I noticed a question recently about solar cells – specifically, how to improve cell efficiencies throughout the day?
Of course, mirrors, like magnifying lenses, are obvious solutions. More light on the solar cell, more power. But here’s the catch: The solar cell was fixed in place, no tracking allowed.
Researching on the Internet, it appears that tracking can add 40% to the output of a solar cell by keeping it facing the sun. Add to that the fact that cool solar cells generate more power than hot ones, and we have power problems (as this page’s charts suggest, the noon output can drop to early-morning levels if the cells aren’t cooled properly). Yet cooling can add complexity and expense – although one site suggested using water to cool the cells, generating household hot water in the process, an option that suggests an all-in one project in the future…
But back to the fixed cells. Although there are lots of solar trackers available (DIY or for a price), the fixed solar cell does present a challenge – how to get back that missing 40%? Mirrors still seem viable, but of course anywhere you place a mirror will in turn block the light at another part of the day.
Unless you think three dimensionally.
First off, if you wanted to focus the setting sun on the solar cell, you’d place a mirror on the East side of it, and angled so you maximize the setting sun’s light shining on the cell. But since you’d now block the rising sun with this mirror, you’d need to move it North of the cell, which requires yet another twist to take the setting sun and send it South (where the solar cell is).
Likewise, for the rising sun you’d use a similarly-twisted mirror facing in the opposite direction – in fact, a mirror image of the setup for the setting sun (sorry, could not/would not resist that one!)
The result is some weirdly angled mirrors, as shown in these images, but they would reflect a specific sun angle/time onto the cell, while keeping out of the sun’s path (the curve in the pictures):
(by the way, in these pictures, the solar cell and sun’s path seem flat, but this is only relative to the cell. The arc of the sun is normally tilted most places in the world, and the cell and mirrors would be tilted up to match that – it’s the East-West path of the sun we are concerned with here, so I left everything flat in the diagram)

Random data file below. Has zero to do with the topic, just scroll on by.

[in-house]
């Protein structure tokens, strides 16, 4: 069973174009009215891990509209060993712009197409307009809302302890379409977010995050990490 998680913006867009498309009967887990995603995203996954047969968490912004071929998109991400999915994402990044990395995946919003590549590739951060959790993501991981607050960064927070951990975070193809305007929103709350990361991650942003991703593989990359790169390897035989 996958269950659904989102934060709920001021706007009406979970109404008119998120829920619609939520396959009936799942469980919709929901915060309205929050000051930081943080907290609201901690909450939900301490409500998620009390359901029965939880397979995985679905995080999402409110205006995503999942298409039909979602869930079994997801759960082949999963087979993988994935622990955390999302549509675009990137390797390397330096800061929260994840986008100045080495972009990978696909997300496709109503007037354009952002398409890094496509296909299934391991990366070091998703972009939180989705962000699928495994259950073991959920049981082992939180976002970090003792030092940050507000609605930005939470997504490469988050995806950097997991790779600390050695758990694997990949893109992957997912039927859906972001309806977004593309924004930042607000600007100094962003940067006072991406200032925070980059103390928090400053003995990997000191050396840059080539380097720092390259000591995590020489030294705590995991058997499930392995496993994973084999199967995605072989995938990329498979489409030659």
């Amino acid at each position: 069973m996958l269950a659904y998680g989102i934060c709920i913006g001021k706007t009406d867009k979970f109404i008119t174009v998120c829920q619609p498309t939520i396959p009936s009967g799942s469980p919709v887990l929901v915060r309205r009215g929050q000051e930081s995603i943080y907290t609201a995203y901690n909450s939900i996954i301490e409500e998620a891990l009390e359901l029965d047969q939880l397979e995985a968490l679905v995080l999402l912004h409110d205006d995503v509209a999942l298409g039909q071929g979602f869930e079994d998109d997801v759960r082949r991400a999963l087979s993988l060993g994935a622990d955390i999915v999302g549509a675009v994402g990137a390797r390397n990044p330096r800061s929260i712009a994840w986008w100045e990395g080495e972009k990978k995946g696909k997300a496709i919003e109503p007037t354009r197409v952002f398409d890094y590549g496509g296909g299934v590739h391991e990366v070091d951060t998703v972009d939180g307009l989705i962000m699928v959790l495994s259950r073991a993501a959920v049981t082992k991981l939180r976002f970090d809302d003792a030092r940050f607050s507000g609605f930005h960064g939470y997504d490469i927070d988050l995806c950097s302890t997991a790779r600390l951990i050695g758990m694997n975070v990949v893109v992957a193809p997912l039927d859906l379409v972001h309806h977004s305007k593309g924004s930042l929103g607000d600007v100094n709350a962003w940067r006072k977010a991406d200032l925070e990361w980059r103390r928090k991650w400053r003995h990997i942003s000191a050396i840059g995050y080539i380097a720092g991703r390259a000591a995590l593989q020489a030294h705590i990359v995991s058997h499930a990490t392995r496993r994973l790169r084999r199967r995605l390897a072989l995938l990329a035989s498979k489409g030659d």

The mirrors are angled on one axis at 45 degrees, but angled on a second axis so as to catch a specific angle of sunlight (in this case, the setting/rising sun at about 22.5 degrees from the horizon). Different angles, different placement. The result is an extra solar boost in the morn and night, with no loss of light during the rest of the day.
How is the efficiency? Well, light is less ‘potent’ (my technical term) early and late in the day, since the rays have to go through more of the atmosphere than when coming from overhead. As well, the mirrors take a smaller slice of the light that falls on them since they are at an angle. For instance, a mirror at 45 degrees is already cutting the light that falls on any given square inch to 70% of maximum. Add the other angle and you get down to about 60% (sine of 45 degrees times sine of 67.5 degrees, the other angle, viewed from North-South).
But, 60% light is still close to double what you’d normally get during that time of day (38%, or sine 22.5) – but since you’ve got BOTH light streams shining at the cell, you’re actually close to getting 100% of the light on the cell! So for as long as the mirror angles the light, you get about noon-time power from a fixed cell (ignoring the light’s potency, of course – there would need to be some real-world testing to see exactly how much power the setting sun could provide, for example…)
Can this be expanded? As long as the mirrors don’t get in each other’s way, you should be able to add more. Ultimately, you could perhaps create a cone-like curved mirror that would reflect nearly the whole day – but it’s too late/early in the morning for me to try to model that here…
So, large mirrors, or a solar tracker – your choice.